Tumor generation

All tissue/cell culture reagents were purchased from Invitrogen (Gaithersburg, MD). 12B1 and 32Dp210 cells were cultured at 37°C and in 5% CO2 in RPMI medium containing 10% heat-inactivated fetal calf serum and supplemented with 2 mM glutamine, 100 U/mL penicillin, 100 μg/mL streptomycin sulfate, 0.025 μg/mL amphotericin B, 0.5 × minimal essential medium nonessential amino acids, 1 mM sodium pyruvate, and 50 μM 2-mercaptoethanol. Cells were prepared for injection by washing and resuspending in Hanks balanced salt solution. The cells were counted and adjusted to a concentration of 25 × 106 cells/mL. Female BALB/c mice or C3H/HeJ mice were injected with 0.2 mL (5 × 106) 12B1 or 32Dp210 cells, respectively, subcutaneously in both flanks and were monitored for tumor development. Tumors more than 1 cm in diameter were harvested from euthanized mice. In vivo passaging of tumors involved harvesting and mincing the tumor to produce a cell suspension. The cell suspension was filtered through a cell strainer (BD Biosciences Discovery Labware, Bedford, MA) to remove debris and was then centrifuged. The cell pellet was resuspended, washed, counted, and injected into mice.

Generation of chaperone-rich cell lysate (CRCL) vaccines

12B1 and 32Dp210 tumor tissue grown in vivo was harvested from mice. CRCL were generated as described previously.1-3,15 Briefly, tumor was homogenized in lysis buffer and a 100 000g supernatant was obtained and quantified (bicinchoninic acid [BCA] protein assay; Pierce Endogen, Rockford, IL). The high-speed supernatant was subjected to FS-IEF in a Bio-Rad Rotofor cell (Hercules, CA) for 5 hours at 15 W constant power. Twenty fractions were harvested, and each fraction was analyzed by sodium dodecyl sulfate–polyacrylamide gel electrophoresis (SDS-PAGE) and Western blot probing with specific antibodies for the chaperones HSP60, HSP70, HSP72 (inducible form of HSP70), HSP90, GRP94, and calreticulin. Fractions from FS-IEF that contained substantial amounts of the above chaperone proteins, as determined by SDS-PAGE and Western blotting, were pooled and dialyzed stepwise out of urea and detergents. Pooled fractions were then concentrated using Centricon devices (Millipore, Bedford, MA). Detergents were removed by passage over an Extractigel matrix (Pierce Endogen). The fractions were reconstituted in phosphate-buffered saline (PBS), quantified and stored at 70°C until use.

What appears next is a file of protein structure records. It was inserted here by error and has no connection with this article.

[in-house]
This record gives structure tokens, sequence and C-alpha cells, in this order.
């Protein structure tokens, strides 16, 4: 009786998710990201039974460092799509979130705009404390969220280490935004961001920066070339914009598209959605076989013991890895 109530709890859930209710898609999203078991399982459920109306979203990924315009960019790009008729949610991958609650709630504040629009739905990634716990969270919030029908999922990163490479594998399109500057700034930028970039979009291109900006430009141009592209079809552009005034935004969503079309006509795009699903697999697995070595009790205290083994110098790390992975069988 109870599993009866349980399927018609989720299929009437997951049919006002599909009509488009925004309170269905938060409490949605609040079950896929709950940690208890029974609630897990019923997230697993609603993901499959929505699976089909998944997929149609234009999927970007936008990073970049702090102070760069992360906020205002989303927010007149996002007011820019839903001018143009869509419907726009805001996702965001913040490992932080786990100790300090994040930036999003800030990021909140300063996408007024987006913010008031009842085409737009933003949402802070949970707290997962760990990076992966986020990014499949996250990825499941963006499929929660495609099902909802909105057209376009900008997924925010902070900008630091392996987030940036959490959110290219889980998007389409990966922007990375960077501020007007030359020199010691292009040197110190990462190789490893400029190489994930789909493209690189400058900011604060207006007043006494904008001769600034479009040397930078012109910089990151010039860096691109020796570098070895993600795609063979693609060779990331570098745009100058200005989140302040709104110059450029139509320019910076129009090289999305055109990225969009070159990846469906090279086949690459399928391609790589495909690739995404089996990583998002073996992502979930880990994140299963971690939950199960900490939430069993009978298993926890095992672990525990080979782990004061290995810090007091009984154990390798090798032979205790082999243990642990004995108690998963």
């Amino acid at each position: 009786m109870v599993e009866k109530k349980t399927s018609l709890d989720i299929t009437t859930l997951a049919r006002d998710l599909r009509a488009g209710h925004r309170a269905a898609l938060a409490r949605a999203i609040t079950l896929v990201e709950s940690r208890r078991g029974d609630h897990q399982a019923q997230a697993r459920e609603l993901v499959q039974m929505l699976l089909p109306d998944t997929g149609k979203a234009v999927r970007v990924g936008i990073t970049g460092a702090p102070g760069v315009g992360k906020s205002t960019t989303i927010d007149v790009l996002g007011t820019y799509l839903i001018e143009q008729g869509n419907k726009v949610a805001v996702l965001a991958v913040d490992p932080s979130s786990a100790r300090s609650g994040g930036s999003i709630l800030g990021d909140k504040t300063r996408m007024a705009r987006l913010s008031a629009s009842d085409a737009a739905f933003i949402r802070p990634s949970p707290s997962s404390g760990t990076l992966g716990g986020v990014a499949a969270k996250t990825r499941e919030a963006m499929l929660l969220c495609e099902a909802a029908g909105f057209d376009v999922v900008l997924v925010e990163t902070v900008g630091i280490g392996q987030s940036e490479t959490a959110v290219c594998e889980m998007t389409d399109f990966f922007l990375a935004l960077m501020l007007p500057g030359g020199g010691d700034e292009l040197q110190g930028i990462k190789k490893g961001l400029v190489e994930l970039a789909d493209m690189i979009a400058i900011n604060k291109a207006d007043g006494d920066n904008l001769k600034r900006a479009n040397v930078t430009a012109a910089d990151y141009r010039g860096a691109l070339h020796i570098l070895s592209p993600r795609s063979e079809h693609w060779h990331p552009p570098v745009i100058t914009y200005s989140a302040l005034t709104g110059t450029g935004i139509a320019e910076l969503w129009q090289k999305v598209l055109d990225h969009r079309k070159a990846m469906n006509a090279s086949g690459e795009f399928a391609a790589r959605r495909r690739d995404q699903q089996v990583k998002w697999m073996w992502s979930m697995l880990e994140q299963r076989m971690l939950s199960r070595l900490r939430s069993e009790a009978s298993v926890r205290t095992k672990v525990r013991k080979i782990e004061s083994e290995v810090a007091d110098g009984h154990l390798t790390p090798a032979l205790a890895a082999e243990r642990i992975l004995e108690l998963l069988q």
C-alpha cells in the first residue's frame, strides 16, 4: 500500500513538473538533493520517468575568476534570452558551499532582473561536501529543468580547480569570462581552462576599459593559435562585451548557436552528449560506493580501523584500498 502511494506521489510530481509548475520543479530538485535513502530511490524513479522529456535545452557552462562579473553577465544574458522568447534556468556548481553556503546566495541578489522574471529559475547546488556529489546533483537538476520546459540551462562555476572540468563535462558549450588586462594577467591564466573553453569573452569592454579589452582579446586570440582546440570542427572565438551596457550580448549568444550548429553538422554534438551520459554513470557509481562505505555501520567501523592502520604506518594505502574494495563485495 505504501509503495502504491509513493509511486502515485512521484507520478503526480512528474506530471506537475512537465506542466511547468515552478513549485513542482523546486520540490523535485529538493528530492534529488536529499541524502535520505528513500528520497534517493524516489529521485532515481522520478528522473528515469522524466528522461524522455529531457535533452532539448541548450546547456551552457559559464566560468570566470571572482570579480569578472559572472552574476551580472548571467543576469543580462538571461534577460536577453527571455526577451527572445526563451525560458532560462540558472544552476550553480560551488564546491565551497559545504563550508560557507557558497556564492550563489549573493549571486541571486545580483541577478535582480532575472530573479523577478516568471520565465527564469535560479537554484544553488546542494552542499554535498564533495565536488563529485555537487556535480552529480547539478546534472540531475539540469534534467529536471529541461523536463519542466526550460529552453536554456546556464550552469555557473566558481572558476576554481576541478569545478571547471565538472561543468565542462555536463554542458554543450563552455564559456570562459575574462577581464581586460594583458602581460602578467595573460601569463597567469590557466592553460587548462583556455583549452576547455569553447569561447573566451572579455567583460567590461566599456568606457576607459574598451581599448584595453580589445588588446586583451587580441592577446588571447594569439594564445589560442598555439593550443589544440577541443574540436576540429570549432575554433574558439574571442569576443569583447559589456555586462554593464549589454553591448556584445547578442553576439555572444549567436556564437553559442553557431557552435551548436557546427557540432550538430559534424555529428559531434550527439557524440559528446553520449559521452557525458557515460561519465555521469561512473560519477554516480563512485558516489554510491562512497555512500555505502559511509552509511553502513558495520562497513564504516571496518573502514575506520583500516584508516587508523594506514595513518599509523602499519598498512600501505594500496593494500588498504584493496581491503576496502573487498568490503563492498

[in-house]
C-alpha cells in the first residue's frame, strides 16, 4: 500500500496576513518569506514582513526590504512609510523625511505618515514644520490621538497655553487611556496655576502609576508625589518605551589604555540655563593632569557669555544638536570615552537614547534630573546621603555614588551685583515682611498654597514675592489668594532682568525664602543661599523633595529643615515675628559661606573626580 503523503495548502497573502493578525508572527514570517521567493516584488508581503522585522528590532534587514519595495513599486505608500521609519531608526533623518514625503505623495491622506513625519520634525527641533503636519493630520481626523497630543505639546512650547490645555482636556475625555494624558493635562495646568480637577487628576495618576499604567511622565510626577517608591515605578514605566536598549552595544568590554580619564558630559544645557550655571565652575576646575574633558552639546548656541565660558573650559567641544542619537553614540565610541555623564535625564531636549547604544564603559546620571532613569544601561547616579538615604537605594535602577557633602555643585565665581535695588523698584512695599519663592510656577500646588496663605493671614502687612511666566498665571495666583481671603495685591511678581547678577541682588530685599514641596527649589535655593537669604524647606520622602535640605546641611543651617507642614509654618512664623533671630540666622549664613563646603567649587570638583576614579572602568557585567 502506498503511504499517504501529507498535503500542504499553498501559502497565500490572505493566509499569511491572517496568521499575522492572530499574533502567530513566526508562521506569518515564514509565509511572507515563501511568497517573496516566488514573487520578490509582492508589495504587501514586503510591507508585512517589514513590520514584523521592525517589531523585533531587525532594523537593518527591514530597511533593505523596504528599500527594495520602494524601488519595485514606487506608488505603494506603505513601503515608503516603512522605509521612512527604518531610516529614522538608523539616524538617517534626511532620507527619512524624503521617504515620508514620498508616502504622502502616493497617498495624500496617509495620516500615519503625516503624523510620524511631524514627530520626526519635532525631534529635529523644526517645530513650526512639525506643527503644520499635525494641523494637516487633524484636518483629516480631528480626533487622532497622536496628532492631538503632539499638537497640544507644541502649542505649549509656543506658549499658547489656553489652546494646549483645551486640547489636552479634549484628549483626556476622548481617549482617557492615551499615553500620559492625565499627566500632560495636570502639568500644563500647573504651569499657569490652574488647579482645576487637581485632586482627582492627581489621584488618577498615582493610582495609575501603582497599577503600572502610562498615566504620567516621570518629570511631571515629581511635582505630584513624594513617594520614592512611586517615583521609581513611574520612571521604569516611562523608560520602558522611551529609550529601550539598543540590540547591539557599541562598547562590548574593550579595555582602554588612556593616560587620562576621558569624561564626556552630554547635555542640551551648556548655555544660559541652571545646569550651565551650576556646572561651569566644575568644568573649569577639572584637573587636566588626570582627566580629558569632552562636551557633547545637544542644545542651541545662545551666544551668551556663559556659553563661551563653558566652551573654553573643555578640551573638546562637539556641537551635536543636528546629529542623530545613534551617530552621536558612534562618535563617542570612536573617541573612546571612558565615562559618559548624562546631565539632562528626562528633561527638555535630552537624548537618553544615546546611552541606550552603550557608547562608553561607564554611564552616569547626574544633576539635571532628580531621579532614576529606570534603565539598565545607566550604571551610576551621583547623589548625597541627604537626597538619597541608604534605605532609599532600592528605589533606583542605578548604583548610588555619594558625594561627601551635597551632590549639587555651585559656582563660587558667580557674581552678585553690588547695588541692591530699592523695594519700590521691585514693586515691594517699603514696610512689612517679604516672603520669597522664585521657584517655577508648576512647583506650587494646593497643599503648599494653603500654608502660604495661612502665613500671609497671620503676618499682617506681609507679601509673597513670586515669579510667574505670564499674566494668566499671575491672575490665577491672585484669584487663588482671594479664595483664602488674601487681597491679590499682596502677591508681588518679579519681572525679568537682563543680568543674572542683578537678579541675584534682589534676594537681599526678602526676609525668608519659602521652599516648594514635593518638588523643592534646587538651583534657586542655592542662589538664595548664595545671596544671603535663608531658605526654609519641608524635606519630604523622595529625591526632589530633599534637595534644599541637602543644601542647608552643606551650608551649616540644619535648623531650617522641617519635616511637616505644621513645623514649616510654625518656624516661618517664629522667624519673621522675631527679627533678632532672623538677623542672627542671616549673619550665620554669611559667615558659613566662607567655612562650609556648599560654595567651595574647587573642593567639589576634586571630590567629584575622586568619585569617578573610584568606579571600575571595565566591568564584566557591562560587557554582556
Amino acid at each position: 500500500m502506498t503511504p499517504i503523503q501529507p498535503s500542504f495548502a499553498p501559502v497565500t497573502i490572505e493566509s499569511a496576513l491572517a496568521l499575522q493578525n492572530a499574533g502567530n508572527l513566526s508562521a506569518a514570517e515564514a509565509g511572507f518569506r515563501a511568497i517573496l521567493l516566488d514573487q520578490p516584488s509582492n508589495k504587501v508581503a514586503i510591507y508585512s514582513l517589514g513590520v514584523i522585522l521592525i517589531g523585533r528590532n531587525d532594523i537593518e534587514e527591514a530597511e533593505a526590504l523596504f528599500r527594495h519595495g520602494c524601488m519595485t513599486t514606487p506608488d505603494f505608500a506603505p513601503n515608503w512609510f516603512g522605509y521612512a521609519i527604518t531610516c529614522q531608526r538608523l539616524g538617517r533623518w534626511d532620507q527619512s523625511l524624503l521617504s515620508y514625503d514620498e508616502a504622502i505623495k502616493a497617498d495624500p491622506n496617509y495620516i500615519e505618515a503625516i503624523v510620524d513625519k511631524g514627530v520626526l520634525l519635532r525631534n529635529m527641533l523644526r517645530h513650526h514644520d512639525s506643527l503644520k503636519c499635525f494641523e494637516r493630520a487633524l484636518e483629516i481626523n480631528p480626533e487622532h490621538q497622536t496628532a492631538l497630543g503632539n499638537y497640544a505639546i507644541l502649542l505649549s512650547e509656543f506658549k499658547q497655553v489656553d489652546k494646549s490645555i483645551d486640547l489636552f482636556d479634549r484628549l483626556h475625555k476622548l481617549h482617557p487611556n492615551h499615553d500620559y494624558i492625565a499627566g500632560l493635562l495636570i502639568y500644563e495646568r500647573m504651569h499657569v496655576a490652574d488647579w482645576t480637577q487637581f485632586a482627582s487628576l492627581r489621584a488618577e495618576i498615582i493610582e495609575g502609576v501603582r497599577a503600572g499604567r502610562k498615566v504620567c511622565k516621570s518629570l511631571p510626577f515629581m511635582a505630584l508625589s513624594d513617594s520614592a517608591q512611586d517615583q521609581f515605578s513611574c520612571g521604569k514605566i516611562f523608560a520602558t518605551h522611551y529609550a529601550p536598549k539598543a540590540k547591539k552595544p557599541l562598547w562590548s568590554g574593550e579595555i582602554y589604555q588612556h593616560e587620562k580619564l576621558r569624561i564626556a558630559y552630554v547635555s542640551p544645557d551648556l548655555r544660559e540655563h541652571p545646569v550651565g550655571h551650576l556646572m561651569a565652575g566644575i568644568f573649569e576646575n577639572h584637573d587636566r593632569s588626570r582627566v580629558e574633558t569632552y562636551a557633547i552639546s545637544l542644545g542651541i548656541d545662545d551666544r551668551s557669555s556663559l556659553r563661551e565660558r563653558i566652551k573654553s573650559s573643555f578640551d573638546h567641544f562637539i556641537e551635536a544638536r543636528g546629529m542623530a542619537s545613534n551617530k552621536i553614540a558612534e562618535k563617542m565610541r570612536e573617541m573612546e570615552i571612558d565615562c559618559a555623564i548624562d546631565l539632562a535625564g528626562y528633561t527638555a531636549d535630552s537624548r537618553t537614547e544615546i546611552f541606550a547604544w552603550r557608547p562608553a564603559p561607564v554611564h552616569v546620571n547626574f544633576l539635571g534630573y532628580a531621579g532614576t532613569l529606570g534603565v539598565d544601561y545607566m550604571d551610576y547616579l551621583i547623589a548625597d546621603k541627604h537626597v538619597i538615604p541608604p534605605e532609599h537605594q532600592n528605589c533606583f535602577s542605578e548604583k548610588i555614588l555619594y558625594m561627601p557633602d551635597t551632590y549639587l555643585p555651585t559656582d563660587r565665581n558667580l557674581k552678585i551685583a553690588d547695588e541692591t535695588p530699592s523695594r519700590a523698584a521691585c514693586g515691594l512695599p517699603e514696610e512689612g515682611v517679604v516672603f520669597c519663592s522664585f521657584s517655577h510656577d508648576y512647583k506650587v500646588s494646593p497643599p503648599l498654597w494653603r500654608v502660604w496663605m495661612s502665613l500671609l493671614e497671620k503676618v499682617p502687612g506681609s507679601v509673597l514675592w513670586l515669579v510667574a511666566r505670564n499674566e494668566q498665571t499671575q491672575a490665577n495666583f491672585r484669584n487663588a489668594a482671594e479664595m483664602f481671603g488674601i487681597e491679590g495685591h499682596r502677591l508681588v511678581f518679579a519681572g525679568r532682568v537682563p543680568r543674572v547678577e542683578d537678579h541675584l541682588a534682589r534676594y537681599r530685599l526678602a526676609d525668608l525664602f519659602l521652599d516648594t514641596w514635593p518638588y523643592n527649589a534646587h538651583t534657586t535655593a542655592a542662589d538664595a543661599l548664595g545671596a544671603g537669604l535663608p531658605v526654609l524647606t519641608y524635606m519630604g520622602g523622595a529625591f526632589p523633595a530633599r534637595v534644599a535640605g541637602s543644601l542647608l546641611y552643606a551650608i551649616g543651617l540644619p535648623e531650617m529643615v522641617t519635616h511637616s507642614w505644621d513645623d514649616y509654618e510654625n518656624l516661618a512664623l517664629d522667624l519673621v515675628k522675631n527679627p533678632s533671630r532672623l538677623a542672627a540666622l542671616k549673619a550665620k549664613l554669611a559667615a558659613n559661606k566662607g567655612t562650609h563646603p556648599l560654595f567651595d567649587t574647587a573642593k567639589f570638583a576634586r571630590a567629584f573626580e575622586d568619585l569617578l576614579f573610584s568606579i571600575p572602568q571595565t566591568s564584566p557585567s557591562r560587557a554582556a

Generation of bone marrow–derived DCs

BALB/c mouse bone marrow DCs were generated using a slightly modified protocol from that described previously.16 Bone marrow was harvested from femurs and tibiae and filtered through a Falcon 100-μm nylon cell strainer (Becton Dickinson Labware, Franklin Lakes, NJ). Red blood cells were lysed in a hypotonic buffer and the marrow was cultured in complete RPMI medium (therapeutic grade; Invitrogen) containing 10% fetal calf serum, l-glutamine, human serum albumin, 50 μg/mL streptomycin sulfate, and 10 μg/mL gentamicin sulfate. Murine granulocyte macrophage–colony-stimulating factor (GM-CSF; 10 ng/mL; Peprotech, Rocky Hill, NJ) and IL-4 (10 ng/mL) were added to the culture. After 6 days, the nonadherent and loosely adherent cells were harvested, washed, and used for in vivo and in vitro experiments. Fewer than 10% of these cells were contaminated by macrophages (CD14+ cells).

Immunization strategy

Day-7 DCs were pulsed with 100 μg/mL HYLSTQSALSK or GFKQSSKAL in the presence of 5 μg/mL β2-microglobulin (Accurate Chemical and Scientific, Westbury, NY) for 3 hours, or pulsed with 50 μg/mL leukemia-derived CRCL overnight. DCs were then harvested, washed with PBS 3 times, and resuspended in PBS. For interferon γ (IFN-γ) production and cytotoxicity assay, a total of 5 × 105 DCs were injected per mouse subcutaneously into the left groin on day –14 and day –7.

ELISPOT assays

Enzyme-linked immunospot (ELISPOT) assays were performed to assess IFN-γ production of splenocytes from vaccinated mice following in vitro stimulation with CRCL or peptides. Splenocytes (106) were cultured with 50 μg/mL CRCL or 5 μg/mL peptides for 48 hours on Millipore MultiScreen-HA 96-well plates (MAHA S45; Millipore, Bedford, MA). The plates had been previously coated overnight with anti–IFN-γ capture antibody (10 μg/mL, clone R4-6A2, rat monoclonal antibody (mAb) antimouse IFN-γ; BD PharMingen, San Diego, CA). Cells were then washed out with copious amounts of PBST (PBS plus 0.05% Tween 20). Biotinylated anti–IFN-γ antibody (2 μg/mL, clone XMG1.2, rat mAb antimouse IFN-γ; BD PharMingen) was added for 2 hours. Free antibody was washed out, and the plates were incubated with horseradish peroxidase (HRP)–linked avidin (ABC Elite reagent, 1 drop each of Reagent A and Reagent B per 10 mL PBS; Vector Laboratories, Burlingame, CA) for 1 hour, following extensive washing with PBST, and then washing with PBS. Spots were visualized by the addition of the HRP substrate 3-amino-9-ethylcarbazole (AEC; Sigma Chemical, St. Louis, MO) prepared in acetate buffer (pH 5.0) with 0.015% hydrogen peroxide. Spots were examined using a dissecting microscope. Wells of interest were photographed with a microscope-mounted Cool SNAP CCD camera (RS Photometrics, Tucson, AZ), and images captured with RS Image, Version 1.07 (Roper Scientific, Tucson, AZ). The image of each well was electronically optimized to visualize the maximum number of spots. The number of spots above background was plotted.

Cytotoxicity assay